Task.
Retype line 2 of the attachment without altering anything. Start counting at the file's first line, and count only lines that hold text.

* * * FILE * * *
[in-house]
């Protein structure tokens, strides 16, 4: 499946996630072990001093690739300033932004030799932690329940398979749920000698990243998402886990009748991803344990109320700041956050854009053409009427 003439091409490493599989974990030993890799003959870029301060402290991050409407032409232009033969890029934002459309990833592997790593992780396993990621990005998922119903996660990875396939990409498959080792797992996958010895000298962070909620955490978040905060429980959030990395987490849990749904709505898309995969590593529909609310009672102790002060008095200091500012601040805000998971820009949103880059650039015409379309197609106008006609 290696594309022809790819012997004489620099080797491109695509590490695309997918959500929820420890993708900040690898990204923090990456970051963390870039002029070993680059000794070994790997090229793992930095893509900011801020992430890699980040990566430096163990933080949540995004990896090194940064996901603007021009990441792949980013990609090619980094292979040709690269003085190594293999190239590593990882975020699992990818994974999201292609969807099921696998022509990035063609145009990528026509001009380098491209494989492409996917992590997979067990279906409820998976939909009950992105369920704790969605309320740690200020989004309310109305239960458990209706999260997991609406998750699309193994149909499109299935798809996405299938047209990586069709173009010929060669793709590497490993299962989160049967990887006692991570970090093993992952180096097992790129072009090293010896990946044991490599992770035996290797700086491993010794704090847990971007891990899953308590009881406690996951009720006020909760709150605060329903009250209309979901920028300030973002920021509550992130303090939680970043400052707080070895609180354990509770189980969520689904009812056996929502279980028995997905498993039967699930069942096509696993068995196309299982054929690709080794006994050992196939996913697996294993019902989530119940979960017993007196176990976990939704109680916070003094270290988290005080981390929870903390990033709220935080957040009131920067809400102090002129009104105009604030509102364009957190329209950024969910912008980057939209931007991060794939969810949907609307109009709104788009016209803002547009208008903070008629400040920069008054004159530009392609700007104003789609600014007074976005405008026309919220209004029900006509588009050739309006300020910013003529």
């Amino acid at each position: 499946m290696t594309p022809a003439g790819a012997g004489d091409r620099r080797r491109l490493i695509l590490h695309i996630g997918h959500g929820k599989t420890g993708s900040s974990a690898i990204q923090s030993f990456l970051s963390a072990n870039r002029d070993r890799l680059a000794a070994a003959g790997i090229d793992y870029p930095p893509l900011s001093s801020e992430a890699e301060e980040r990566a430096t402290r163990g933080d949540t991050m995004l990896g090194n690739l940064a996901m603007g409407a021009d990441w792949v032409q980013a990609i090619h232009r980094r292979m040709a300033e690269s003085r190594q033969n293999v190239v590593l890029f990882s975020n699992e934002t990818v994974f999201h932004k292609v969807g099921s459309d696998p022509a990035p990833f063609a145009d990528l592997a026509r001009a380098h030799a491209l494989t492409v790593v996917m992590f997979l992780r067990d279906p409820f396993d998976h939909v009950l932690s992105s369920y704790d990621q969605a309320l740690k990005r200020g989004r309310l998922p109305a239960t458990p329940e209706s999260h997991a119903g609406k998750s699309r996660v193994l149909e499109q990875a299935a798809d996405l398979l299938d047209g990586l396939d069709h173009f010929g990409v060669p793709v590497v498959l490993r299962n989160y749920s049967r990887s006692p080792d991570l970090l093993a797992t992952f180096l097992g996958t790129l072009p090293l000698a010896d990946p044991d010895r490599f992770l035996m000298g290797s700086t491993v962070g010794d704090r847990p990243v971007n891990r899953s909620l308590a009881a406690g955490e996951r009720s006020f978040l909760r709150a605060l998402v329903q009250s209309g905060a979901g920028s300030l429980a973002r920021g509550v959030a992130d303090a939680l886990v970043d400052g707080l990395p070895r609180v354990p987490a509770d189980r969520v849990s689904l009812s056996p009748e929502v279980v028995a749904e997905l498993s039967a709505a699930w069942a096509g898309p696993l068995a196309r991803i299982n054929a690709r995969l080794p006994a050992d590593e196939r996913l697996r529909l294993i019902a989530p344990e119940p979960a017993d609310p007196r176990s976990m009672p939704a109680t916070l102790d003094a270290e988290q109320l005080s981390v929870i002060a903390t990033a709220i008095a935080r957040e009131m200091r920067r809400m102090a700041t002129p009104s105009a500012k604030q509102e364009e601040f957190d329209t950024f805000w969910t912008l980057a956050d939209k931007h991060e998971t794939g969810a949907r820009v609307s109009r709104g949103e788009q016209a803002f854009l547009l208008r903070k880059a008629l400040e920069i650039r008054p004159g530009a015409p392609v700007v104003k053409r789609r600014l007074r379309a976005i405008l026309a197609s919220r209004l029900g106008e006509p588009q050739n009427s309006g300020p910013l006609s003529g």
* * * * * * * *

């Protein structure tokens, strides 16, 4: 499946996630072990001093690739300033932004030799932690329940398979749920000698990243998402886990009748991803344990109320700041956050854009053409009427 003439091409490493599989974990030993890799003959870029301060402290991050409407032409232009033969890029934002459309990833592997790593992780396993990621990005998922119903996660990875396939990409498959080792797992996958010895000298962070909620955490978040905060429980959030990395987490849990749904709505898309995969590593529909609310009672102790002060008095200091500012601040805000998971820009949103880059650039015409379309197609106008006609 290696594309022809790819012997004489620099080797491109695509590490695309997918959500929820420890993708900040690898990204923090990456970051963390870039002029070993680059000794070994790997090229793992930095893509900011801020992430890699980040990566430096163990933080949540995004990896090194940064996901603007021009990441792949980013990609090619980094292979040709690269003085190594293999190239590593990882975020699992990818994974999201292609969807099921696998022509990035063609145009990528026509001009380098491209494989492409996917992590997979067990279906409820998976939909009950992105369920704790969605309320740690200020989004309310109305239960458990209706999260997991609406998750699309193994149909499109299935798809996405299938047209990586069709173009010929060669793709590497490993299962989160049967990887006692991570970090093993992952180096097992790129072009090293010896990946044991490599992770035996290797700086491993010794704090847990971007891990899953308590009881406690996951009720006020909760709150605060329903009250209309979901920028300030973002920021509550992130303090939680970043400052707080070895609180354990509770189980969520689904009812056996929502279980028995997905498993039967699930069942096509696993068995196309299982054929690709080794006994050992196939996913697996294993019902989530119940979960017993007196176990976990939704109680916070003094270290988290005080981390929870903390990033709220935080957040009131920067809400102090002129009104105009604030509102364009957190329209950024969910912008980057939209931007991060794939969810949907609307109009709104788009016209803002547009208008903070008629400040920069008054004159530009392609700007104003789609600014007074976005405008026309919220209004029900006509588009050739309006300020910013003529």